San Francisco police arrested 24 people Thursday evening during a protest outside of City Hall, attended by thousands of city workers amid contract negotiations with their employer.
The more than two-thousand city workers, backed by the Service Employees International Union 1021 and the International Federation of Professional and Technical Engineers Local 21 among other unions, marched from City Hall to the nearby headquarters of ride sharing company Uber.
According to the workers, by keeping as many as 15 percent of city workers as temporary employees and failing to pay what they say are fair wages, the city is mirroring how ride-sharing companies like Uber use 'gig' workers -- workers who don't typically receive protections afforded to full-time employees.
Additionally, the city employees said big businesses like Uber, which are given tax breaks, don't pay enough taxes, further driving income inequality in the city.
"People need fair wages, people need benefits and we absolutely need big business in the city to pay its fair share in taxes," said Jennifer Esteen, a nurse at Zuckerberg San Francisco General Hospital and a SEIU 1021 member. "Right now we've got Uber and Lyft with their IPOs (Initial Public Offerings) and we've got huge valuations... and we still have homeless people, tent encampments and people who can't afford to live in this city, who work here every single day. Like myself, I've worked here for ten years and can't afford to live in this city," she said. "I just want to see this city continue to prosper.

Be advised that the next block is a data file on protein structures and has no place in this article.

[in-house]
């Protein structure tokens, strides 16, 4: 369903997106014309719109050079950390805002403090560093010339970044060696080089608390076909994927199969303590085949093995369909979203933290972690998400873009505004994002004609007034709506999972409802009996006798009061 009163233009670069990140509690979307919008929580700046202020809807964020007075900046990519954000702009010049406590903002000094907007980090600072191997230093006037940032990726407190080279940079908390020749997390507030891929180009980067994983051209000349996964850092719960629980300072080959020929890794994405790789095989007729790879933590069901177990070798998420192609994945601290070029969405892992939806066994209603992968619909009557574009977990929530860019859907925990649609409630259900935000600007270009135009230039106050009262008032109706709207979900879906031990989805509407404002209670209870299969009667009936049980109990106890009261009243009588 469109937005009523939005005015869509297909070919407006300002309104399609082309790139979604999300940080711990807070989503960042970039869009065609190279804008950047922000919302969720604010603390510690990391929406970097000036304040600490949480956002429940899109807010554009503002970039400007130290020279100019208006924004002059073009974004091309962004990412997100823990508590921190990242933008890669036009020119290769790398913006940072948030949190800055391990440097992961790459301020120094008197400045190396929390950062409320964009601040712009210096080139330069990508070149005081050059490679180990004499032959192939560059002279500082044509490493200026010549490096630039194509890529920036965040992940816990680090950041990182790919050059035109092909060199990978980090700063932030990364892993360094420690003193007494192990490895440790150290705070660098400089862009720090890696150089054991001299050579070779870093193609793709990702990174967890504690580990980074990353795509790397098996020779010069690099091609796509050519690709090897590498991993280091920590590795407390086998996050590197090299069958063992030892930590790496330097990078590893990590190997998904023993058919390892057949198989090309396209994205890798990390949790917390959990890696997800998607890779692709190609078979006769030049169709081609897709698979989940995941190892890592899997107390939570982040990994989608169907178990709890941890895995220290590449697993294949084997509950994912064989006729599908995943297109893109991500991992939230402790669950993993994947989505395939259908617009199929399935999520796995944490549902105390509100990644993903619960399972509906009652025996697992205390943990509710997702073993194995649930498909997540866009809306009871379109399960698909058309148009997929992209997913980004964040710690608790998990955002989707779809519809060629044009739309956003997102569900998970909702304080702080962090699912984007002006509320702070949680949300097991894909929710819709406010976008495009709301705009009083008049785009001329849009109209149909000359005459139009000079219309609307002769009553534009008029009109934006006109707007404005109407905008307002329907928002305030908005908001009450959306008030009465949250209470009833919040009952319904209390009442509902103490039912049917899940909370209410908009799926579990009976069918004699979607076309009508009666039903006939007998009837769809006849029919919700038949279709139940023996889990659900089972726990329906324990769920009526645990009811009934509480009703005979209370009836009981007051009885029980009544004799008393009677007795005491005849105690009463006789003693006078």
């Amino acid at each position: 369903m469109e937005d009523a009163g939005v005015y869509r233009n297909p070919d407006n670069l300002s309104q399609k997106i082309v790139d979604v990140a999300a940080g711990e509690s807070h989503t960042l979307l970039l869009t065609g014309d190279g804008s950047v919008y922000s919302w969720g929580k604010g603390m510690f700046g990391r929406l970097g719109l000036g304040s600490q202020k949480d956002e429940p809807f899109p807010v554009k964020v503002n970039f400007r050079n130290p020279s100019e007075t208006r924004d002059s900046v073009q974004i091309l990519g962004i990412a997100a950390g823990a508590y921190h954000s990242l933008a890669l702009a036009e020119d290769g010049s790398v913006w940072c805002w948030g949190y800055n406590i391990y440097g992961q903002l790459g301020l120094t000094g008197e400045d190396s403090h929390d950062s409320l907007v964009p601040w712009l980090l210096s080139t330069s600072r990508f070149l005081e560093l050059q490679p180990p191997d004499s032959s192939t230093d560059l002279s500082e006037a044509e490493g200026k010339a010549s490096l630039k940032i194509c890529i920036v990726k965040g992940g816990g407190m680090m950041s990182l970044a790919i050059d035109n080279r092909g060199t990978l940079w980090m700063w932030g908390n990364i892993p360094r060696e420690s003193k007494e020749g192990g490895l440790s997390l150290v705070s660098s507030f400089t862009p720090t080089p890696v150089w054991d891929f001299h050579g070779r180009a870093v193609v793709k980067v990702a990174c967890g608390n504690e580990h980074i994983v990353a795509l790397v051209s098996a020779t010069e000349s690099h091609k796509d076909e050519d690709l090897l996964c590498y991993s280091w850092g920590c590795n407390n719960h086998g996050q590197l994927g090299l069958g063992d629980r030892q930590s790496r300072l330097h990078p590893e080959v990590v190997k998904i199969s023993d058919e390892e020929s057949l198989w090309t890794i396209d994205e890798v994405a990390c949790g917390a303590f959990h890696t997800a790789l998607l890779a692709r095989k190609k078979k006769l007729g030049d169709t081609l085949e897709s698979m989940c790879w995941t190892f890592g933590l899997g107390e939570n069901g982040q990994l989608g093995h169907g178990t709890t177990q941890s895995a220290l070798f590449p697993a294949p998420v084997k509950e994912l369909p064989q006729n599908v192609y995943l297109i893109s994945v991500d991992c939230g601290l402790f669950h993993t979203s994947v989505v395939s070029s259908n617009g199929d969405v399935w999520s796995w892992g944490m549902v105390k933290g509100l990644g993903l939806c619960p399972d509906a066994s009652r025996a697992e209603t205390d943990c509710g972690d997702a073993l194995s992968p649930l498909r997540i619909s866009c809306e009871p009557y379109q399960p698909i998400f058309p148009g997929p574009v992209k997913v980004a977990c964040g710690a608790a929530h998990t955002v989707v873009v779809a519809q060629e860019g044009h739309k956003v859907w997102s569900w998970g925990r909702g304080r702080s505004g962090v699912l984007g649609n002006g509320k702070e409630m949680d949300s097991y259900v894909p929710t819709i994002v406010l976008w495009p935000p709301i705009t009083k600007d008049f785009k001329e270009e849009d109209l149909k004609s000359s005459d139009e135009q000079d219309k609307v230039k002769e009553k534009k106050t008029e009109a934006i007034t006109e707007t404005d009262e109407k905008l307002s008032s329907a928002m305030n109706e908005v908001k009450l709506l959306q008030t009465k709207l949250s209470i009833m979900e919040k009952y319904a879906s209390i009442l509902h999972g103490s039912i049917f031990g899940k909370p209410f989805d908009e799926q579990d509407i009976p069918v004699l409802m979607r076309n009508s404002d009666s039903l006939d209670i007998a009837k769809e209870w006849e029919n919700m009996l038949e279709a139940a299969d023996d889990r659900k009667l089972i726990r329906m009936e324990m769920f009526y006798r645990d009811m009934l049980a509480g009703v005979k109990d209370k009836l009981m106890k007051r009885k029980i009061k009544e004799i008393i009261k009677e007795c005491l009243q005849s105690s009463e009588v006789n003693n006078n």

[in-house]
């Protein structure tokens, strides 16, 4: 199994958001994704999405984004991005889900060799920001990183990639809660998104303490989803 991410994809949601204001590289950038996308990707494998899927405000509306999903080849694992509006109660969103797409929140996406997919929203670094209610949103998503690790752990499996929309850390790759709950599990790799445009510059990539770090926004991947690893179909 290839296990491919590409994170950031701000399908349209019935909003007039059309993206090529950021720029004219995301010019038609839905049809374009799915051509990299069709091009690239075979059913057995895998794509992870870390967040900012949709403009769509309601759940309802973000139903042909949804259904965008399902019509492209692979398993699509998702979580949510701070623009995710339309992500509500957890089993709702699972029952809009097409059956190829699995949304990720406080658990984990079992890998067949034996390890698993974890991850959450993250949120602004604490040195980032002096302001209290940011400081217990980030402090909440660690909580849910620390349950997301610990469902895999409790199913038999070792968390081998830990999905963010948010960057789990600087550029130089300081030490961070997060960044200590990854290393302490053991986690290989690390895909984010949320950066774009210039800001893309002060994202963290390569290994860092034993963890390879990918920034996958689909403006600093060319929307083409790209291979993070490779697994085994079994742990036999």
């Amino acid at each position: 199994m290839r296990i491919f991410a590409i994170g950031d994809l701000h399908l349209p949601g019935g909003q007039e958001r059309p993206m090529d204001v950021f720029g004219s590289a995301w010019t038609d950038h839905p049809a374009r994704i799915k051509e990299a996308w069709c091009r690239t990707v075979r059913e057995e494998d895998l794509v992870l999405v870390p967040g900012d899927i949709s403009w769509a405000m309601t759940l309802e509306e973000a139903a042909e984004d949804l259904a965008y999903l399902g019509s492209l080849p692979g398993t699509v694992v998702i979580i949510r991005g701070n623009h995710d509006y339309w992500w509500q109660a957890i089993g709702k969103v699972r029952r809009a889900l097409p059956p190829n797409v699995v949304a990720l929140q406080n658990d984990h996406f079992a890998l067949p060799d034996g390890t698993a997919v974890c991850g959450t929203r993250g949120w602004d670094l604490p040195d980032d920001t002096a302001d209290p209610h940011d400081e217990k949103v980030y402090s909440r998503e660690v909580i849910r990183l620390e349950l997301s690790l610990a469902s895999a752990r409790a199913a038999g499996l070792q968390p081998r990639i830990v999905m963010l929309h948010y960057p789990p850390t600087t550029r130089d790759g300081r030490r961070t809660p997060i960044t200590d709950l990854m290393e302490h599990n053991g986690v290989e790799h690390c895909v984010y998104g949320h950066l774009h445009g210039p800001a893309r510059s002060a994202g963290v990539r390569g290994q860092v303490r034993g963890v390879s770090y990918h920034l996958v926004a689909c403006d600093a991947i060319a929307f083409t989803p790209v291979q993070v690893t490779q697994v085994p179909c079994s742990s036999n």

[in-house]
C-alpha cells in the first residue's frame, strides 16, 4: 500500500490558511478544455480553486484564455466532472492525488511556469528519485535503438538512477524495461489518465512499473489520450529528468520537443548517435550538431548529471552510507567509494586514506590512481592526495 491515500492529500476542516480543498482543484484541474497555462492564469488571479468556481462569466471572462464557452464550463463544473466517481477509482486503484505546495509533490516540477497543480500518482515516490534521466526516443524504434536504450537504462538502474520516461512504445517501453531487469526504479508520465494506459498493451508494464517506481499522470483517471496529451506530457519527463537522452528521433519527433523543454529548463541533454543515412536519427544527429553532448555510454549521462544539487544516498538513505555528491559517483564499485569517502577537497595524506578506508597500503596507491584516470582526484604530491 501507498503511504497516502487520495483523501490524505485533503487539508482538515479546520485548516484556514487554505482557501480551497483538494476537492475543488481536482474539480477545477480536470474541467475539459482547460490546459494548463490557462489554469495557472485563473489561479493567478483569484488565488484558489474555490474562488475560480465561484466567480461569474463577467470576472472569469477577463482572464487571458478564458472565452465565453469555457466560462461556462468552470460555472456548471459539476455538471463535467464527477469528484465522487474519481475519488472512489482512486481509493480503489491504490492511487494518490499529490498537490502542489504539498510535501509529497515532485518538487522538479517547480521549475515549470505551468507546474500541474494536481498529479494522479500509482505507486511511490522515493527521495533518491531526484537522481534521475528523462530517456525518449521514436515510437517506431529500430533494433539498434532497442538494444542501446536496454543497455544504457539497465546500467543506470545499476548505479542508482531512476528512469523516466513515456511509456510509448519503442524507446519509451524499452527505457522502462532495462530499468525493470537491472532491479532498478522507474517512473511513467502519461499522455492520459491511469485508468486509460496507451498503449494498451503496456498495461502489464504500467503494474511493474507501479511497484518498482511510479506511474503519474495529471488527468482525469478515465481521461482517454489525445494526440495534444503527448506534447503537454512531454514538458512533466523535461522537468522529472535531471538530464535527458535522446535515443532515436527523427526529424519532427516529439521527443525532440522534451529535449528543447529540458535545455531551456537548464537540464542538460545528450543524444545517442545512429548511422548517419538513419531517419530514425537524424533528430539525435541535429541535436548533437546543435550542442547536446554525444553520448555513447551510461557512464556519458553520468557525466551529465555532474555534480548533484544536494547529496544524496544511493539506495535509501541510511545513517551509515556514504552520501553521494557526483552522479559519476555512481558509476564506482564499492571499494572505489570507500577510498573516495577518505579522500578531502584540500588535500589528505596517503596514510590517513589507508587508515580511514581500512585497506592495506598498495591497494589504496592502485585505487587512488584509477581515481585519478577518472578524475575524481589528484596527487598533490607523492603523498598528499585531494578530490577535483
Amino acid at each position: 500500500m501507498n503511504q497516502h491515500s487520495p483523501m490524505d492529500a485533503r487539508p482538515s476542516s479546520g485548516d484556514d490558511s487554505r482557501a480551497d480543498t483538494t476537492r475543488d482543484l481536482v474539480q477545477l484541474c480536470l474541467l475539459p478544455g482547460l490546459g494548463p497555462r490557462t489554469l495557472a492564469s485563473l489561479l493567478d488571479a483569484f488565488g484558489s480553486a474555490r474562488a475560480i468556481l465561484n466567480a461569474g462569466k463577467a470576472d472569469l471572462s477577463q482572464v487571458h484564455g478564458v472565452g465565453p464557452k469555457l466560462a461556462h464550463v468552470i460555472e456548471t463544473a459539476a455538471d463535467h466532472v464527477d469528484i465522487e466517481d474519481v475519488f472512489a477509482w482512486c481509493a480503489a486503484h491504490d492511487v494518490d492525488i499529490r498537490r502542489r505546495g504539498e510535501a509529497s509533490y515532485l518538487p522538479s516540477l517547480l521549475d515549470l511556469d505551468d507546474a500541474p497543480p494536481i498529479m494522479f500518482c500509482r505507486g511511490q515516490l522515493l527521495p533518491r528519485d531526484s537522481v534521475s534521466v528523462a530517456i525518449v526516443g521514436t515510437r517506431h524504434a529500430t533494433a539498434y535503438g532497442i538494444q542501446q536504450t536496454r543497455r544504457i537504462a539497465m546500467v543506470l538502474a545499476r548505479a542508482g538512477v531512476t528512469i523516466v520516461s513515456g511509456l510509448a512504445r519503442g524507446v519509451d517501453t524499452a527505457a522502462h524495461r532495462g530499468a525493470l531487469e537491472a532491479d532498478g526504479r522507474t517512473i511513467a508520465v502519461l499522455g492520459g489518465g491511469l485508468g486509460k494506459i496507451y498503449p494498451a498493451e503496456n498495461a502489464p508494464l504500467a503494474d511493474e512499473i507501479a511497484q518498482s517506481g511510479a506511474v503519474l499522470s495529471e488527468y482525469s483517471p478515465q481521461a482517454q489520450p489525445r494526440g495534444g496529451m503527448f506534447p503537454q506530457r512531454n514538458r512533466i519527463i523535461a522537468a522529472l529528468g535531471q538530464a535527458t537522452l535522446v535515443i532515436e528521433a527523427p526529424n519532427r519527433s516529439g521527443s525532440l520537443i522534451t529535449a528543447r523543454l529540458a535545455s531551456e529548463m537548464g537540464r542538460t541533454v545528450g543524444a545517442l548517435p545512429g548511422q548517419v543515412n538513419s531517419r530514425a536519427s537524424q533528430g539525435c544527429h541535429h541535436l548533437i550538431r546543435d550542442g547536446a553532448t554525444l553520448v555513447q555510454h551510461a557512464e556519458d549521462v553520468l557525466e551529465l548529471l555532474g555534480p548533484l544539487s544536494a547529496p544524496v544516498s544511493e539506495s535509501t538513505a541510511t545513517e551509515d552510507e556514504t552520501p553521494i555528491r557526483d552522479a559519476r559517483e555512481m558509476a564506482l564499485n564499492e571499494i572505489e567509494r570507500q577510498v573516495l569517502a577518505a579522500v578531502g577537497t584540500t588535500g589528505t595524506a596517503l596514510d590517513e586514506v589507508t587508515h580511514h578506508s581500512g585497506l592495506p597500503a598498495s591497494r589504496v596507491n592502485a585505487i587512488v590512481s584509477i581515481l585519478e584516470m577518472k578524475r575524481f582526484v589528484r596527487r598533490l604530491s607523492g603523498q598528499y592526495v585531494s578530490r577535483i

"We all want the same thing: to be able to provide services for the people who live here in this city and people who visit this city and we just want to earn a living while we're doing it," she said.
Delivering a message to Mayor London Breed, Department of Public Health employee and SEIU 1021 member Michelle Pollard said, "We want the mayor to see that we're all out here, that we're in unison and solidarity with other unions, we have a lot of support, not just from union and labor but the community as well."
Pollard, involved in the contract negotiations, said currently the city and the unions are in the arbitration process.
"We've passed several proposals across the table for fair wages, to eliminate temporary workers and make them permanent and to stop discriminating against city workers and we're waiting to hear back," she said.
Last week, during a hearing at the supervisor's Government Audit and Oversight Committee, it was revealed that as much as 15 percent of the city's workforce is made up of temporary employees. Because of their status, union members said, those employees could be subjected to layoffs without warning and may be dissuaded from speaking out against harassment, discrimination and other types of misconduct.
After marching to Uber's headquarters during Thursday's protest, the large group returned to City Hall, blocking Market and Polk streets in the process.
Once at City Hall, 24 of the protesters participated in an act of civil disobedience to draw to attention to their cause by sitting in the middle of Polk Street, just outside of City Hall and refusing to move.
Officers arrested all the protesters and reportedly transferred them to the Police Department's Northern Station for processing. It was not immediately clear if the protesters were cited and released.